Will Nudge author Richard Thaler cut regulation or build a new Tory Nanny State?
University of Chicago economist Richard Thaler has reportedly joined the Conservative party as an adviser on regulatory issues. This may be good news for the cleanliness of British urinals, but not much else.
Professor Thaler is the doyen of the school of ‘behavioural economics’, which is based on such non-astonishing insights as the fact that human beings are not wealth-maximizing automata; they procrastinate, lack self-control and occasionally act like headless chickens. He recently wrote an article in The New York Times in which he compared the average punter to Homer Simpson! Behavioural economics thus represents yet another attack on the straw man notion that the validity of free markets depends on rational humans and perfect markets. Adam Smith certainly never made any such claims. He noted that it was all about higgling, bargaining and propensities to ‘truck, barter, and exchange’. Behavioural economics is yet another excuse for intervention, as if the return of Keynesianism wasn’t bad enough!
The Bible of the ‘new’ economics is Professor Thaler’s Nudge: Improving Decisions about Health, Wealth, and Happiness, which he co-authored with Cass Sunstein, President Obama’s regulatory czar. The book is aimed at promoting an oxymoronic ‘paternal libertarianism,’ a ‘real Third Way’. Thaler and co-author Sunstein make the claim – much beloved of Communist rhetoricians – that there is no ‘real’ freedom. Since all choices are made within particular ‘contexts’, policymakers are obliged to become ‘choice architects’, subtly rigging our environment to stop us making the ‘wrong’ decisions. For support, the authors quote – with an example whose bizarre triviality you could not make up if you were deliberately trying to discredit them — how Dutch airport authorities reduced urinal spillage by 80% by etching target flies into the porcelain!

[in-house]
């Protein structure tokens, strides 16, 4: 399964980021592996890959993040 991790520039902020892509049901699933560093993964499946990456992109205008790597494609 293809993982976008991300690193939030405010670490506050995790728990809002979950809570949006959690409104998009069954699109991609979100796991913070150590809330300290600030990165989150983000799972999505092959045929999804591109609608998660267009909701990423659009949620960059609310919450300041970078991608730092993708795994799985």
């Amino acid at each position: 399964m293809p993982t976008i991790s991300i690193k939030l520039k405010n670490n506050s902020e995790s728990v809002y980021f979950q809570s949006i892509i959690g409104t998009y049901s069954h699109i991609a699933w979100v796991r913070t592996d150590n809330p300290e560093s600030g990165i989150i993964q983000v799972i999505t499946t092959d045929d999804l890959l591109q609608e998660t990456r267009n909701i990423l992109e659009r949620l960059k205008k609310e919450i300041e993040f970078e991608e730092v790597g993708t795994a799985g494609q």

It seems that people can’t even piss straight without someone in authority telling them how.